Welcome to XNATMAP
A site for preserving NATMAP's (The Division of National Mapping) history and
maintaining contact with the people who were part of that history.
As the Australian Landsat Station (ALS), later the Australian Centre for Remote
Sensing (ACRES) was part of the Division its history also forms part of this site.
What's New as of 7 January 2024
Hover over a title for a synopsis or click associated Item tag for its manuscript
Reginald Philip (Reg) Kearns (1948-2023)
Reg Kearns worked with National Mapping's Melbourne and Dandenong offices from 1972 to 1984 as a Field Assistant and (from 1976) as a Technical Assistant. Initially Reg was engaged on Aerodist field surveys for topographic mapping control and later on various other field surveys including aerial photography as well as mainly office-based topographic map revision and map compilation work. For this article Laurie McLean worked with Reg's wife Jenny and some of Reg's Nat Map colleagues to provide a tribute to Reg Kearns.
The Cartographic Sandbagger, or, Mapping a Norwegian Blue
An article courtesy of Dr Brendan Whyte of the National Library of Australia, on a map/chart used as a prop
, in the Yorkshire Television produced 1978-1980, British spy drama television series The Sandbaggers
. The episode mentioned may be viewed via this YouTube link
and a full resolution version of the 1989, 13th edition of the chart may be viewed via this link
. Citation : Whyte, Brendan (2023), The Cartographic Sandbagger, or, Mapping a Norwegian Blue
, The Globe, No.94, pp.57-70.
Formulae for Geodetic Computations on a Spheroid : Some History
Over small areas the Earth may be considered a plane and the angles of a triangle in that plane add to 180 degrees. Over larger areas the Earth's curvature cannot be ignored and the angles of a triangle on such a curved surface add to more than 180 degrees. Also the Sine rule relating the sides and angles of a plane triangle is no longer valid on a curved surface. This paper by Paul Wise provides a brief history of moving from plane to spheroidal computations and the formulae that were developed to achieve the positional accuracy required.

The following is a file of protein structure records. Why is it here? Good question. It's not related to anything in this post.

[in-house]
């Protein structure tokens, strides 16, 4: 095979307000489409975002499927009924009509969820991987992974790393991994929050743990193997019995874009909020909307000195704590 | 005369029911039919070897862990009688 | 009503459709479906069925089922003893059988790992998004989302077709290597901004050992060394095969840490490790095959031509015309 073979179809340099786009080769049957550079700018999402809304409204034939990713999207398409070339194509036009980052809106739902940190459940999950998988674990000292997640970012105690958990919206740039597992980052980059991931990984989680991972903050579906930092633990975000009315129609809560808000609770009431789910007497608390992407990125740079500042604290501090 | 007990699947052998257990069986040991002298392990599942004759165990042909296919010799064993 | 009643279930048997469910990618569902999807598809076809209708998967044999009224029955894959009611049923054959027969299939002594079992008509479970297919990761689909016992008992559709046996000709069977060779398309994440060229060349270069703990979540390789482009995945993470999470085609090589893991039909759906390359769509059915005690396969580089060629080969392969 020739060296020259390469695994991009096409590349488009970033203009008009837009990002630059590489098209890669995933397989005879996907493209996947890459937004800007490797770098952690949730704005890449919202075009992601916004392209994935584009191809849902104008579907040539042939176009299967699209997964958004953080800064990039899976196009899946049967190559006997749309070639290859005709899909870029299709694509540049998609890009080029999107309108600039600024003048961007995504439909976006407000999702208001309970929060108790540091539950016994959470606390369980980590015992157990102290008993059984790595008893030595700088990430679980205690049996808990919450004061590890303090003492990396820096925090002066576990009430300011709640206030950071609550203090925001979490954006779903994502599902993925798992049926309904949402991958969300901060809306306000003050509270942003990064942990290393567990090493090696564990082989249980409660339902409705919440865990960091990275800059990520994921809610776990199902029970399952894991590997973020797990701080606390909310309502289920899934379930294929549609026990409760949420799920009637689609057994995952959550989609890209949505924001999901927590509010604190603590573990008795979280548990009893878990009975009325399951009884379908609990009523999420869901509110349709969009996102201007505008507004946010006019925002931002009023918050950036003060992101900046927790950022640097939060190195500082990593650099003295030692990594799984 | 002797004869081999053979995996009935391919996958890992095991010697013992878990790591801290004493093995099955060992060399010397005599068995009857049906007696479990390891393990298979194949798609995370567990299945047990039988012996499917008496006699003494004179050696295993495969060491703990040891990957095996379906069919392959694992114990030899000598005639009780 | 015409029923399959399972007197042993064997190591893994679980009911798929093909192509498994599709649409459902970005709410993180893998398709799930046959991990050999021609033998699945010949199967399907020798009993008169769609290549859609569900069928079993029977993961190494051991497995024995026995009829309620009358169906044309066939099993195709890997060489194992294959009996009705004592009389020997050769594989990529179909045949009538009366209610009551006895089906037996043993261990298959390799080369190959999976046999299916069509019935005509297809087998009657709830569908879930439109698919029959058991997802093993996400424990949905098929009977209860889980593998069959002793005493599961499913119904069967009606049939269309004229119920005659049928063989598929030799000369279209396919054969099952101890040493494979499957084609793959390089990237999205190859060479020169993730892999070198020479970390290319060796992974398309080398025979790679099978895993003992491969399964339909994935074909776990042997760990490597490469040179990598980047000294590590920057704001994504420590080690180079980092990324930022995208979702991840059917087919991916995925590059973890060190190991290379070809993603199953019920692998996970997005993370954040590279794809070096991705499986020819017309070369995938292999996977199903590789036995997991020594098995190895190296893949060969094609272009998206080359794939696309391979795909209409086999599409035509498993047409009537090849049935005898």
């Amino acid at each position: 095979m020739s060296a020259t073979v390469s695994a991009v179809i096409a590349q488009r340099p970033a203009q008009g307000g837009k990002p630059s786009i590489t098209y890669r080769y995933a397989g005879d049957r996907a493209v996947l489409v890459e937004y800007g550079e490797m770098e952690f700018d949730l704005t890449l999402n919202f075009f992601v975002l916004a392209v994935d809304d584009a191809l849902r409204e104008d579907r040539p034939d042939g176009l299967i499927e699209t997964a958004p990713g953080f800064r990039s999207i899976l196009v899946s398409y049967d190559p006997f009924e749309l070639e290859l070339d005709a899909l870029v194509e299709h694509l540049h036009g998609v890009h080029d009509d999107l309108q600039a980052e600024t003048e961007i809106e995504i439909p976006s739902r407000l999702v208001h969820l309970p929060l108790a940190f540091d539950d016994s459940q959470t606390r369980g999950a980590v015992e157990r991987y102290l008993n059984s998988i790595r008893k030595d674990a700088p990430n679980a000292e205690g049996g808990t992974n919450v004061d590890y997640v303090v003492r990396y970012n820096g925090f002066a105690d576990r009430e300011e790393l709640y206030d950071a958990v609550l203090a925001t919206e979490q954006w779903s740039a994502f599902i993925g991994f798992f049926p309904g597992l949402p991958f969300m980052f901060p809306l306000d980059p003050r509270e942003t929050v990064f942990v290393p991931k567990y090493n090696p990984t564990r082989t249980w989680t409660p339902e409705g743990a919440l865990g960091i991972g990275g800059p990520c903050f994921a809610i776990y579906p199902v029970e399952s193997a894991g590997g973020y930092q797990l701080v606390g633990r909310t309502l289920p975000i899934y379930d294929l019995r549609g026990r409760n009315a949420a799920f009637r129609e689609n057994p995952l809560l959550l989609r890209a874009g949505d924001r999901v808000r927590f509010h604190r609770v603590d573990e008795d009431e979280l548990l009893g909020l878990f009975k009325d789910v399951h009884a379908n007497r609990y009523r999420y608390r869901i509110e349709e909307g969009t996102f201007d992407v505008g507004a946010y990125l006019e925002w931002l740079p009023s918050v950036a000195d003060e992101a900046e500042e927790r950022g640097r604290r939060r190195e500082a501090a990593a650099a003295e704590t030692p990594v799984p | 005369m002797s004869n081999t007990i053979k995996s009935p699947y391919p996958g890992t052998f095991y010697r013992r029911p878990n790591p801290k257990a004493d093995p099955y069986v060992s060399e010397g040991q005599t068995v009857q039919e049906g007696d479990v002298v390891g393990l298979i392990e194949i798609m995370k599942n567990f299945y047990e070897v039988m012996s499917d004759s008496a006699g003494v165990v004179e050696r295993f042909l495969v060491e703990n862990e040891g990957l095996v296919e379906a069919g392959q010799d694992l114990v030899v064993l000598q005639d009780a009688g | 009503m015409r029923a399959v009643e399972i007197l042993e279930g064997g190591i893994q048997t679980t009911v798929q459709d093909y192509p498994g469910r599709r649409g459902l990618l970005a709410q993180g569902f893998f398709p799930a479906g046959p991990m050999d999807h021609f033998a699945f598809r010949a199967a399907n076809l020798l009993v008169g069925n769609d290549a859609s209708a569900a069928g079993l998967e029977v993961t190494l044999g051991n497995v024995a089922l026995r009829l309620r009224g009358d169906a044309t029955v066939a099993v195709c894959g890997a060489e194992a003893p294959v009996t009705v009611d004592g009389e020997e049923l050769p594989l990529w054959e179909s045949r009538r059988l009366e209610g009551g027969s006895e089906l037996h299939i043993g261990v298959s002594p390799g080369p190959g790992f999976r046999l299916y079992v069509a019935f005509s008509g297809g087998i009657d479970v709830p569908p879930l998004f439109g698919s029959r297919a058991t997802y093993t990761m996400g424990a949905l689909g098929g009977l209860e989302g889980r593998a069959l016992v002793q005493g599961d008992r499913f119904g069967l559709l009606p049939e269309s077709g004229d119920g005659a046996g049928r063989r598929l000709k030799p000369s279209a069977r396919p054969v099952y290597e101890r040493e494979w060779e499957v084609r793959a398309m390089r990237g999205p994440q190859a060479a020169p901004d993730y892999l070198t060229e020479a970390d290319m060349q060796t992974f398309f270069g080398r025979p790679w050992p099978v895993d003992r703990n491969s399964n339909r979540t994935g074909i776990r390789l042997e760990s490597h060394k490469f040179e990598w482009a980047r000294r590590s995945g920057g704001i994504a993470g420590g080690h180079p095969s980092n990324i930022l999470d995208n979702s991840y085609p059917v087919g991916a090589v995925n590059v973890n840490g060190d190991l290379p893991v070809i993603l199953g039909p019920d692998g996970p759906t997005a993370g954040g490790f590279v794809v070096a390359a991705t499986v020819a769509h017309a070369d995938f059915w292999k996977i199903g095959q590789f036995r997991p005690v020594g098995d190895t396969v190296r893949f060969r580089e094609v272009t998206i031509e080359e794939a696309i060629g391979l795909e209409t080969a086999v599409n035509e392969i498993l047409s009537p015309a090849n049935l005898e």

George Thomas McDonald (1835-1915)
Scottish-born GT McDonald was a pioneering surveyor in Victoria and Queensland from 1858 to around 1913. In Victoria during 1860-1862, McDonald surveyed for a line of road (McDonald's Track) through the Strzelecki Ranges from Lang Lang to Morwell Bridge and later became a District Surveyor at Castlemaine. In Queensland between 1878 and circa 1913, McDonald signed over 1 500 plans of survey, an average of over 40 plans per year. Peers described George McDonald as one of the pioneers of civilization who spent many years surveying the virgin acres of Queensland; in 1904 he was considered one of the most experienced surveyors in that State. George McDonald was also desribed as an honest workman and a genial, kindly gentleman. McDonald and his Australian-born wife Amelia Margaret (Amy) McDonald née Mitchell were the parents of 8 children. In this article, Laurie McLean traces the life and achievements of GT McDonald and some of his family members.
Australian Primary Data Acquisition Progress Maps for Topographic Mapping 1827-1988
While there were various maps showing a south land from antiquity and the later navigator/explorers, these maps were mostly of coastline. Some forty years after the First Fleet arrived, in 1827 then Major (later Sir) Thomas Livingstone Mitchell (1792-1855) as Surveyor General saw the first systematic surveying and mapping of Australia. After that, settlement drove the need for mapping. As the XNATMAP website enters it fifteenth year an accumulation of information on Australian primary data acquisition for topographic mapping, gathered and standardised during those years, is presented by Paul Wise.
WILD Heerbrugg Model T4 Universal Theodolite : their known Australian history
Wild produced a total of 439 model T4 theodolites between 1941 and 1981, of which it appears that four were used operationally in Australia. All four T4's still exist and as little was documented, this article attempts to summarise the use of the T4 by the respective agencies.